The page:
The ancient Algerian Jews were known as "wearers of turbans," the newcomers as "wearers of birettas." Greatly superior to the African Jew in culture and in intellectual and commercial activity, the Spanish Jew soon gained the upper hand, and from the first years of the fifteenth century rabbis who emigrated from Spain are found at the head of nearly all Jewish communities in Algeria: at Algiers, Isaac ben Sheshet Barfat, known by the abbreviation "Ribash," and Simon ben Ẓemaḥ Duran I., similarly called "Raṣhbaẓ"; at Oran, Amram ben Merovas Ephrati; at Constantine, Joseph ben Menir and Maimun ben Saadia Najar; at Medeah, Saadia Darmon; at Tlemçen, Abraham ben Hakin and Ephraim Ankawa; at Bougie, Benjamin Amer, etc.

Henceforth the number of Jews in Algeria continually augmented, the increase being most marked when a large immigration into Africa took place at the end of the fifteenth and the beginning of the sixteenth century. After the expulsion of the Jews from Spain (1492, 1502) four to five thousand of them repaired to Africa. An old chronicler says: "Those who arrived at Oran were so numerous that the Arabs, on seeing their vessels, thought that enemies were descending upon them and killed a number; but afterward the Moslem prince took pity on them, and, through the intervention of an influential Jew of the country named Dodiham, permitted them to land. He had board cabins erected outside the city for them and the cattle they brought with them." The conclusion may be drawn that these new immigrants found in the Algerian citieswell-constituted Jewish communities, full of vitality, by which they were absorbed, despite their own strength and importance; for, in the first place, the division of the Jews into two groups, African and Spanish, that has existed at Tunis up to our own times, ceased in Algeria after the middle of the Turkish period; and, in the second place, Arabic has remained the current speech of the Algerian Jews, while the contrary is the case at Tetuan and Tangiers, where Spanish is the vernacular of the Jews.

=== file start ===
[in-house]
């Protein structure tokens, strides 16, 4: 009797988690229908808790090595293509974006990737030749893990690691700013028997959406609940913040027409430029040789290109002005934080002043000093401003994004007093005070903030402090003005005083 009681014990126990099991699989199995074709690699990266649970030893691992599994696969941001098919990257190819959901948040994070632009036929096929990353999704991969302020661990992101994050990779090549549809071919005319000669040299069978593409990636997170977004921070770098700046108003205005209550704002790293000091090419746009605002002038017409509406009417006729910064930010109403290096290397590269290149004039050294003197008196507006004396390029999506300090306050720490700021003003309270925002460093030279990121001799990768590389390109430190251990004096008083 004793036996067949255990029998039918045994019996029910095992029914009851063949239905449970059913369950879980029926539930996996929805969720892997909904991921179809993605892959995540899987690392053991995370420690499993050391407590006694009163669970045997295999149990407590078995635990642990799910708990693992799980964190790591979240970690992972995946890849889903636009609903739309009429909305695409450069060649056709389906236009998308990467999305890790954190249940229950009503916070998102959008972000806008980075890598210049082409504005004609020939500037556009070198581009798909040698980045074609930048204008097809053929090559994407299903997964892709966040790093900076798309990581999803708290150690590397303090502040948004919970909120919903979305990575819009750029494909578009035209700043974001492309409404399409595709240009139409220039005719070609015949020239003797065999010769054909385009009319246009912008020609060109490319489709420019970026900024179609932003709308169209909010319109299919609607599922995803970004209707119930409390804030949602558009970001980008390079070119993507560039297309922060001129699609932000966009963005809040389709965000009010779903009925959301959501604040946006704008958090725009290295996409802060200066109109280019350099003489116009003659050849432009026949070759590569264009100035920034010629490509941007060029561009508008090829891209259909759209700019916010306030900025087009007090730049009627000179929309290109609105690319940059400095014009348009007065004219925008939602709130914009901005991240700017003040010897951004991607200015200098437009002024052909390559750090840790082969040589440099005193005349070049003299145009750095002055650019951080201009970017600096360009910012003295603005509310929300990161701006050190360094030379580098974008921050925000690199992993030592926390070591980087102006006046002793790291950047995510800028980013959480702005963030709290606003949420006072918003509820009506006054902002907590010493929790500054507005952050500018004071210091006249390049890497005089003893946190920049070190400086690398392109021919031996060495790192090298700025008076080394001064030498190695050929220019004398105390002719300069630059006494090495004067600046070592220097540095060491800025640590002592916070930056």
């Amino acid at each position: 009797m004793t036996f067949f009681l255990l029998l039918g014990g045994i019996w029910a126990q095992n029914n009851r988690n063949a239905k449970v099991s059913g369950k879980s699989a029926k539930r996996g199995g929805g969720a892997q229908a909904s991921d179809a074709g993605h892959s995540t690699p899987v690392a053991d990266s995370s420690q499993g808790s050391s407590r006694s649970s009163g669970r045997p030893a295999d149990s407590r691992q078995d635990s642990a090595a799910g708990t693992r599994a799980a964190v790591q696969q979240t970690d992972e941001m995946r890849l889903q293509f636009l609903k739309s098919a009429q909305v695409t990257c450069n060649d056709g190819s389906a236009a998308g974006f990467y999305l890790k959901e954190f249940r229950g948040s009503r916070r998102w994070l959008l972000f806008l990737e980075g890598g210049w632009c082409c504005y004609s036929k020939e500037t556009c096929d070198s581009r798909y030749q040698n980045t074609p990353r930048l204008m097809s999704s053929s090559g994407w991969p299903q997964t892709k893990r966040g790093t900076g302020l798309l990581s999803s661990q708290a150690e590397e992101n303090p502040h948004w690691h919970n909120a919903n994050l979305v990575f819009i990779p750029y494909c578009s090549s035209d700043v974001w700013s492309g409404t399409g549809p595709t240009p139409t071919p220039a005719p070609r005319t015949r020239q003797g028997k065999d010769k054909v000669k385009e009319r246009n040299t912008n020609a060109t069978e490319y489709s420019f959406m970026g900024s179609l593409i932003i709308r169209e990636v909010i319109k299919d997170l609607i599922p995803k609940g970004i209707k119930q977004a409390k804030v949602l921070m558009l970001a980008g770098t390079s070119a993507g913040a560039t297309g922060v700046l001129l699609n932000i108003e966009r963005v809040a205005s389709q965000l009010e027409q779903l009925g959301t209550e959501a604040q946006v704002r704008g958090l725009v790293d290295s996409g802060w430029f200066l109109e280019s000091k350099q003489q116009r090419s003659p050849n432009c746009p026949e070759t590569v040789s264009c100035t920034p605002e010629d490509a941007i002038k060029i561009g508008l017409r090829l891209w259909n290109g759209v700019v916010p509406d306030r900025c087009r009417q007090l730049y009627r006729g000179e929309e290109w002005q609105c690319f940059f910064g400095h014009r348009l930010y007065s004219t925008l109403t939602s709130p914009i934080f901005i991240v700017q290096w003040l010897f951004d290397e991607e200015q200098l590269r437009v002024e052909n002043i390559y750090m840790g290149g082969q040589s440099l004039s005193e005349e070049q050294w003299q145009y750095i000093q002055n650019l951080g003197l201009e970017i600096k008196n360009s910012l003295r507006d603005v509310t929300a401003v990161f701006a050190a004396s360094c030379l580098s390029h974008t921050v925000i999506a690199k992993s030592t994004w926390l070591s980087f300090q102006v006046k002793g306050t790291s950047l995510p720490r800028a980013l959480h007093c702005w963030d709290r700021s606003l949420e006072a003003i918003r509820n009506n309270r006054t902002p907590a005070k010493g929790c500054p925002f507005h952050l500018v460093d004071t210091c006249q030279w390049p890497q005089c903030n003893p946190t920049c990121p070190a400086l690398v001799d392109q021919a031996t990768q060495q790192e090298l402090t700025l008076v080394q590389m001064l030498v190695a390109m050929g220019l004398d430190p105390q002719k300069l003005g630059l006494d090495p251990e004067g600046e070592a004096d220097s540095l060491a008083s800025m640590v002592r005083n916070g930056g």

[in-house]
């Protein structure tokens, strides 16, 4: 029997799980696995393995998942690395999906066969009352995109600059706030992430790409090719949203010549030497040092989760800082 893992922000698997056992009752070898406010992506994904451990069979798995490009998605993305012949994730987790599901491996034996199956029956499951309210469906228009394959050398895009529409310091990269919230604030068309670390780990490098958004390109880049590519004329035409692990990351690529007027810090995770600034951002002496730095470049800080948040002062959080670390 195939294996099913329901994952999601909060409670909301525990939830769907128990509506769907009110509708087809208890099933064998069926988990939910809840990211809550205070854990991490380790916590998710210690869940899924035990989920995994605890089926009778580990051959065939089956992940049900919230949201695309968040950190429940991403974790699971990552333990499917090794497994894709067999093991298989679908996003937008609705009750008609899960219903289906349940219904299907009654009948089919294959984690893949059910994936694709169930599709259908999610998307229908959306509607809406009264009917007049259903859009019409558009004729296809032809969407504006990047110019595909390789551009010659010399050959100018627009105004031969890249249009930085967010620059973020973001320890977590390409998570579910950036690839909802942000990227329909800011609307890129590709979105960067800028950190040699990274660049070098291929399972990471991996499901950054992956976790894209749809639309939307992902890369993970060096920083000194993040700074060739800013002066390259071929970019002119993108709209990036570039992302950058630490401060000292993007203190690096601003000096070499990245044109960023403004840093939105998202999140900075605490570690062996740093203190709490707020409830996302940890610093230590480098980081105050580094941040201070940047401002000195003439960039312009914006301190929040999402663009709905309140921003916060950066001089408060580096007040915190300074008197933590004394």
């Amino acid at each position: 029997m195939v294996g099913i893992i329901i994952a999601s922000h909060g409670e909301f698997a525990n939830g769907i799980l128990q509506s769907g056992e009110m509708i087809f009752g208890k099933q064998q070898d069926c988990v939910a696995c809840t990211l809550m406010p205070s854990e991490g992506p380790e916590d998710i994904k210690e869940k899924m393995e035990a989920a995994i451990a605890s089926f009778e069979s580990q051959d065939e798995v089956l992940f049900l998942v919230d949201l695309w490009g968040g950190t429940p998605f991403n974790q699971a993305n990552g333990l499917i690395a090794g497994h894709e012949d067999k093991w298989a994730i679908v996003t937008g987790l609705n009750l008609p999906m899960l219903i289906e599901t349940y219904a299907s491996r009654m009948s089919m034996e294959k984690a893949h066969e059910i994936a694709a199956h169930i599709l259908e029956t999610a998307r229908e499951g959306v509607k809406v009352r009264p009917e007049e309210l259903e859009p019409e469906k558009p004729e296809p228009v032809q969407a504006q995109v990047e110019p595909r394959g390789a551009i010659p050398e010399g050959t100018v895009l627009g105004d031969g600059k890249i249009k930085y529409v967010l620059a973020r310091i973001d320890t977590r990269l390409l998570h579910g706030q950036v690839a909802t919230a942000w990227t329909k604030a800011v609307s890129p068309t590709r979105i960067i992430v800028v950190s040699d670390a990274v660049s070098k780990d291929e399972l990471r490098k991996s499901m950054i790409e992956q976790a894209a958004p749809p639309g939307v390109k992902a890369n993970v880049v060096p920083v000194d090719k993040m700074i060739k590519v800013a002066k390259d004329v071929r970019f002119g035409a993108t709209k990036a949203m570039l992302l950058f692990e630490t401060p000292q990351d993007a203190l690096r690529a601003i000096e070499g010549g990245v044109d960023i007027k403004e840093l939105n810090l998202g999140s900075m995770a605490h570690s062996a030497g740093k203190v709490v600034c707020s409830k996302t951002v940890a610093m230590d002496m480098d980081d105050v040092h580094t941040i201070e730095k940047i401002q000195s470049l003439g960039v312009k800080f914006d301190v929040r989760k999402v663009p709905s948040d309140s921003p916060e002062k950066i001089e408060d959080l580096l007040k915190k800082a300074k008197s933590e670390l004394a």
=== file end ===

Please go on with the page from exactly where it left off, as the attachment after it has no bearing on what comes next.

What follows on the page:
At first Algeria did not offer the Jewish refugees from Spain a very secure asylum. When Cardinal Ximenes took Oran in 1509, he overwhelmed the Jews with his impositions; Peter of Navarre, in his conquest of Bougie (1510), pillaged, massacred, and reduced to slavery a considerable number of Jews.

Turkish Domination.